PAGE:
This is another of the obscure cases that nobody seems to have heard about, but did involve divided opinion by medical experts in court. The story kicks off way back in August 1962, and a garage owner named Colin Chisan, who was extremely intolerant on many subjects, was a very opinionated man, and thought to have been somewhat paranoid. He was very intolerant towards young men, despite having an adopted son. What was more disturbing, though is an indication of the thinking at the time, was that Colin Chisan had a firearms licence, despite the obvious signs being displayed by his behaviour. He had a number of firearms plus a deadly collection of bayonets & knives. He needed all these to protect his family from any tearaways or "Teddy Boys", even though most of the teddy boy era had passed.
Events turned tragic at around midnight on August 5th 1962. Three young men were strolling past his home, listening to a small radio and having a little singsong. But this innocent pastime was too much for Chisan. He went out and confronted them, to turn the radio off, which they did but Chisan labelled them teddy boys. This upset them so they turned the verbals back on to Chisan, who ran back into his house and came out brandishing a .22 rifle. He fired two shots in the air to scare them off, but instead of running, they confronted him so he shut his door. They kicked the door in, as Police were called but in the hallway, two of the youths, Henderson & Tait staggered out of the house. An ambulance took them to hospital but Tait died. Police found two shell casings by the gate, blood in the hallway, then took possession of the rifle and a sword stick. Later, it was determined that the sword stick was exactly the same diameter of a .22 bullet. This would be the cause of divided opinions on what killed Tait.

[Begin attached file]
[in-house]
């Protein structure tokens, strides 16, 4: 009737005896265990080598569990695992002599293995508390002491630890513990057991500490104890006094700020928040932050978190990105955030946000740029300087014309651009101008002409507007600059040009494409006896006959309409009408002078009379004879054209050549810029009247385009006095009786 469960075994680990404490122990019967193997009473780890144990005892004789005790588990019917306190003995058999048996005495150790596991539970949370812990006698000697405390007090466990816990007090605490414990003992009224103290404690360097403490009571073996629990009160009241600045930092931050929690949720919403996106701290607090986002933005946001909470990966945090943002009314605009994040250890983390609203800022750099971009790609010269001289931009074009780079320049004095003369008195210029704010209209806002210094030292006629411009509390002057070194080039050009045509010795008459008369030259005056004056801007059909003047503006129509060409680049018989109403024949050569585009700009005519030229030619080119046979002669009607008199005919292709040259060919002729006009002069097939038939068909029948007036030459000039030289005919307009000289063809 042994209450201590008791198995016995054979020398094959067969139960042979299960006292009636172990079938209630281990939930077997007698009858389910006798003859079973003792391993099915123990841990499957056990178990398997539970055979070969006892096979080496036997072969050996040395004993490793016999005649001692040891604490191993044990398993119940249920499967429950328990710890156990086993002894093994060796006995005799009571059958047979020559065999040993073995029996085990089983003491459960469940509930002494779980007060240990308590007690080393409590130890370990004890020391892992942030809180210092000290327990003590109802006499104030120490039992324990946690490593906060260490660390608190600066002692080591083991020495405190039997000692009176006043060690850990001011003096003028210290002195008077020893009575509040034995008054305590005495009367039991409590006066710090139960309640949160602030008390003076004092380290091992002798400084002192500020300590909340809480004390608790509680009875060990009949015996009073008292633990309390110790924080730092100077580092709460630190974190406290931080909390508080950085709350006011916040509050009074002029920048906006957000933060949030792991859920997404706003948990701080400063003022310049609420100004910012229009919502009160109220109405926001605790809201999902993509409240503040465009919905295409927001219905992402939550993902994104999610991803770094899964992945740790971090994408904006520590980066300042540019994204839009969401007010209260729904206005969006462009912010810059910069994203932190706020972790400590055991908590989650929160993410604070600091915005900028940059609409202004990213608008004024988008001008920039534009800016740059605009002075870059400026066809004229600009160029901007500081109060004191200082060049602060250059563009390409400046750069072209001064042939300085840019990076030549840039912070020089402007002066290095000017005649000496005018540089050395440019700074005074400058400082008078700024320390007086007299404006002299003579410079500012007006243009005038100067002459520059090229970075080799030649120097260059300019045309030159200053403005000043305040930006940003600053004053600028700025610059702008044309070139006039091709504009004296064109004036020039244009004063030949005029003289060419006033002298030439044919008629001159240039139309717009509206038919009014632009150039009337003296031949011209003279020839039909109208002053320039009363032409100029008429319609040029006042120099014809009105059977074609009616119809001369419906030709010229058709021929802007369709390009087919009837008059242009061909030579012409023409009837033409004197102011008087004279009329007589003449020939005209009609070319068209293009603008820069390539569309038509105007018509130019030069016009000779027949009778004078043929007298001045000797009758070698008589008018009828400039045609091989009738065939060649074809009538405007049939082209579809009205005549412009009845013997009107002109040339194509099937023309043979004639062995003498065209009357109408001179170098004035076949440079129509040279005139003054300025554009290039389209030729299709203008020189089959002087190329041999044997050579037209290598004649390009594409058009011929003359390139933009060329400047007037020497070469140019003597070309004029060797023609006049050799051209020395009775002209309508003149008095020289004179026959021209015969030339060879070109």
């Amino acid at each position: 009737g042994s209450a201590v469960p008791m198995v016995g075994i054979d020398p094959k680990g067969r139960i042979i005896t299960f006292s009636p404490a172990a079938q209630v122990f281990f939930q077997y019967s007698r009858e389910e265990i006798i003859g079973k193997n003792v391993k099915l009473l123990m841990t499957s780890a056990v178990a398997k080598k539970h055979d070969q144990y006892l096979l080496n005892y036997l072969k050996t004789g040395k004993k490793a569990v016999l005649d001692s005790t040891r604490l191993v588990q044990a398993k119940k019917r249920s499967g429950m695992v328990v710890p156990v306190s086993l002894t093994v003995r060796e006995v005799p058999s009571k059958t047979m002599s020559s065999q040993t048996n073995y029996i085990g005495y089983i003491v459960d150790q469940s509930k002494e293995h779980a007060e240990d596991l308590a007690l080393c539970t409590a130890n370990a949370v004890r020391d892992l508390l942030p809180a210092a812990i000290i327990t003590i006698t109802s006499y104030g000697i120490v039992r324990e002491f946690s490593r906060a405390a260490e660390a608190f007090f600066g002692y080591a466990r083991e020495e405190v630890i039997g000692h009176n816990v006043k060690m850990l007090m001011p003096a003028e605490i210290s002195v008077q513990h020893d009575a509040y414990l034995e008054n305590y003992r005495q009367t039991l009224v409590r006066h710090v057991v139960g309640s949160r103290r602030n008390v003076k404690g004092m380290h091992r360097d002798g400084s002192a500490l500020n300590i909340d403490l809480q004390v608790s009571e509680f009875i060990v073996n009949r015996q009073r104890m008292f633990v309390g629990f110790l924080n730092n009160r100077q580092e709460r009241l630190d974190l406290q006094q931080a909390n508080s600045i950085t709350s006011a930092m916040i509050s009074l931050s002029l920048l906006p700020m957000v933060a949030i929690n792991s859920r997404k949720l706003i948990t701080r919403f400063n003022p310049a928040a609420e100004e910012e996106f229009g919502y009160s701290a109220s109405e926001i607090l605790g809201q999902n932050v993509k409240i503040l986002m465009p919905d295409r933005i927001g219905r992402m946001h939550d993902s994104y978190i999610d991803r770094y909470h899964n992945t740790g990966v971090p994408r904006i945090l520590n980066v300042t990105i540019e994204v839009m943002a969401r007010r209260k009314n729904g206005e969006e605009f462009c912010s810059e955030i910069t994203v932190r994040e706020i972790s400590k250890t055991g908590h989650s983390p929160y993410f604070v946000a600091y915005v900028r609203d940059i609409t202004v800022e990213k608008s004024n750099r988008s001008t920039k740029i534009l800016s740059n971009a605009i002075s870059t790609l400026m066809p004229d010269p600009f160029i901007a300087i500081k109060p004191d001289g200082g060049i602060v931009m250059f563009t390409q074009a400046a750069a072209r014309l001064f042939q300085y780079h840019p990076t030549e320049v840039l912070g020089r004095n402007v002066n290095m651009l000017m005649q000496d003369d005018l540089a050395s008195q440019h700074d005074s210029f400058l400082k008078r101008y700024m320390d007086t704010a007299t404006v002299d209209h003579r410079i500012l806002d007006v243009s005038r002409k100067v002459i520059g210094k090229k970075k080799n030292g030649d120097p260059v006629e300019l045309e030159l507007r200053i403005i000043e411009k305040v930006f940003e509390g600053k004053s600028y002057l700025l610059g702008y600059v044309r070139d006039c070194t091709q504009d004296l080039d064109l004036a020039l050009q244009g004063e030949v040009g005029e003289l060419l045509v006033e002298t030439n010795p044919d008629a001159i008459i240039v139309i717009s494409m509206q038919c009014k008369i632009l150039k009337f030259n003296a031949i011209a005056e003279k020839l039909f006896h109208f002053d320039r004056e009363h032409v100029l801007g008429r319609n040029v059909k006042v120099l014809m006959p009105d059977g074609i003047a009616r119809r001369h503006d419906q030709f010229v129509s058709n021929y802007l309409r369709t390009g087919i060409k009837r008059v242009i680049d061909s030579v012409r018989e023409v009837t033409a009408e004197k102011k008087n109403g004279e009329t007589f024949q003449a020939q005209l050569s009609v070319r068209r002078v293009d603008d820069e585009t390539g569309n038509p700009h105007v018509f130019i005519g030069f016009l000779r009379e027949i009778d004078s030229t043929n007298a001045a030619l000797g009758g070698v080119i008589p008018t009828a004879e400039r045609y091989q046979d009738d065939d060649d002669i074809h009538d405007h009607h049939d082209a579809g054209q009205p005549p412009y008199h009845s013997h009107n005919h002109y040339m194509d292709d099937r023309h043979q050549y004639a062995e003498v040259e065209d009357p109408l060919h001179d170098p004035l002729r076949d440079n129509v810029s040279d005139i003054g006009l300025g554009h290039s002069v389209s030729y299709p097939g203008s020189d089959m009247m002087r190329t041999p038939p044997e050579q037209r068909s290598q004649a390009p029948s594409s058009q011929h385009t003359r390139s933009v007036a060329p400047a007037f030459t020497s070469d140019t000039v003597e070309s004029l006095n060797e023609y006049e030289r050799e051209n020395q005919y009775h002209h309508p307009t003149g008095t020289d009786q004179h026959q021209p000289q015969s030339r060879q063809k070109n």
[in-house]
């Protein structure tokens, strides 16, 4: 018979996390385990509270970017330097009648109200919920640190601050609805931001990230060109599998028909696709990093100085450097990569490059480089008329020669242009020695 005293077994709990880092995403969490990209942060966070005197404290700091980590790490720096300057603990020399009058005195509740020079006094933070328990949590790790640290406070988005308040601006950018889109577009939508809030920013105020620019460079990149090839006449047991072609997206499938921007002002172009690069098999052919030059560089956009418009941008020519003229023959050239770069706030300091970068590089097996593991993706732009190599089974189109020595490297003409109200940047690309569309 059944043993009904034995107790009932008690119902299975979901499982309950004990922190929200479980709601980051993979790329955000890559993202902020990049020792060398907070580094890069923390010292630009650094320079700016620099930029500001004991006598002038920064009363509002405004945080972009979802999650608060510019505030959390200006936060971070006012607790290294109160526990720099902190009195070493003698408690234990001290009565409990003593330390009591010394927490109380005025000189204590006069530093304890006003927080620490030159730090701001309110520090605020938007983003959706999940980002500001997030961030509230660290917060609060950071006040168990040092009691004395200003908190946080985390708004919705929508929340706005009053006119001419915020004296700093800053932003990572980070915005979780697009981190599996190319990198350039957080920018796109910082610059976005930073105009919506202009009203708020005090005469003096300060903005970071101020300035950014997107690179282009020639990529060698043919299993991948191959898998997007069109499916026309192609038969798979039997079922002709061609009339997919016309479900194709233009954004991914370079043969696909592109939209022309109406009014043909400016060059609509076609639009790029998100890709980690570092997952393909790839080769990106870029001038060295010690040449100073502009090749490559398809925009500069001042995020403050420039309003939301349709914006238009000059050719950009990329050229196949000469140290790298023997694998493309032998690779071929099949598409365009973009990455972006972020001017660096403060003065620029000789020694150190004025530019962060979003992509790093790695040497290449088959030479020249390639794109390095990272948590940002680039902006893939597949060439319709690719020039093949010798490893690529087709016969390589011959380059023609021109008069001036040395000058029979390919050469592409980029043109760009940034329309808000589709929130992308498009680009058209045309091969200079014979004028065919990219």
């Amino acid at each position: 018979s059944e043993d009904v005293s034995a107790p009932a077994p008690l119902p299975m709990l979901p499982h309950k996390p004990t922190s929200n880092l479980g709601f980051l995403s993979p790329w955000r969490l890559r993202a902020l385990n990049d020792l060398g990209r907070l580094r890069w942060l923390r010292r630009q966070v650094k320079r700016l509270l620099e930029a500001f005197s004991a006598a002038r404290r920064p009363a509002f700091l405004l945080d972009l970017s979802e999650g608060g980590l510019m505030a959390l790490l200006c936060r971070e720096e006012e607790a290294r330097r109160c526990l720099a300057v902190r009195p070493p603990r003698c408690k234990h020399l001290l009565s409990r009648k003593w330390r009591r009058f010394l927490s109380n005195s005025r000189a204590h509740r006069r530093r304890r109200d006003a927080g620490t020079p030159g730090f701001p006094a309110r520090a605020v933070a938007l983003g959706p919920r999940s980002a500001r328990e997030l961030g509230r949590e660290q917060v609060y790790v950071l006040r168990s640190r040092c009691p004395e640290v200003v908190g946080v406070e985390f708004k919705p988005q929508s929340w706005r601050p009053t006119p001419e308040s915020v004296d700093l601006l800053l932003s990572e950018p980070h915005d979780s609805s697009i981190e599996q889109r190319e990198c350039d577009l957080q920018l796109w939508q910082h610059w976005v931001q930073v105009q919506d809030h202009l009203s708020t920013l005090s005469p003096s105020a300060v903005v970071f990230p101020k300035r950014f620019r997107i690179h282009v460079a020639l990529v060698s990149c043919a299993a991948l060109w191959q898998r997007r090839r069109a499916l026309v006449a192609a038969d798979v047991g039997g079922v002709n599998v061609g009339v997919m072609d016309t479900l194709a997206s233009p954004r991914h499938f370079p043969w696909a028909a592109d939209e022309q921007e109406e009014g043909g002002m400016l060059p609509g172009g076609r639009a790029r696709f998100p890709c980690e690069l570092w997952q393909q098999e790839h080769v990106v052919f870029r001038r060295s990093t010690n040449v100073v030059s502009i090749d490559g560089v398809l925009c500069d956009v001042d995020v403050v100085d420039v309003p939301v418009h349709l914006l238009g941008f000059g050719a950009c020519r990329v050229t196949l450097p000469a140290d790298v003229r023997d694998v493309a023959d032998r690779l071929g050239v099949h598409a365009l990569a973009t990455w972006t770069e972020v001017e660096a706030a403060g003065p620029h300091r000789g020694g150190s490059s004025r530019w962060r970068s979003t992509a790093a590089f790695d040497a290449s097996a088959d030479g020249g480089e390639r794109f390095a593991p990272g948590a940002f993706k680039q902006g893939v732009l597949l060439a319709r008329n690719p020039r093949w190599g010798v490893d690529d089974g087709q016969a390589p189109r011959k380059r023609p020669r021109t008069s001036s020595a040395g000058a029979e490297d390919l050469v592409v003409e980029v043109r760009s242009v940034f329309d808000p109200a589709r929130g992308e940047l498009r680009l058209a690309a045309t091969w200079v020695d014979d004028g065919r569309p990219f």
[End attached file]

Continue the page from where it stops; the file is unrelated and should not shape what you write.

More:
Because of a firearm being used, if convicted, Chisan could hang because it would be deemed a Capital Crime. The autopsy carried out by Dr Colin Corby concluded death was from a .22 bullet. Two pathologists called by the defence stated they believed it was by the sword stick. Dr Walls, head of the Police laboratory at Scotland Yard, could conclusively say which it was. Chisan was cleared of murder but convicted of manslaughter and sentenced to life. Dr Walls was not wholly convinced the sword was responsible. He found traces of lead around the hole in the dead man`s jacket. He remembered that unjacketed lead ammunition was toughened with antimony. He sent the coat to a government laboratory that used an electron beam. This discovered lead and antimony, proving Tait had indeed, been shot. But Chisan was already convicted and now he had been certified as clinically paranoid. He remained incarcerated.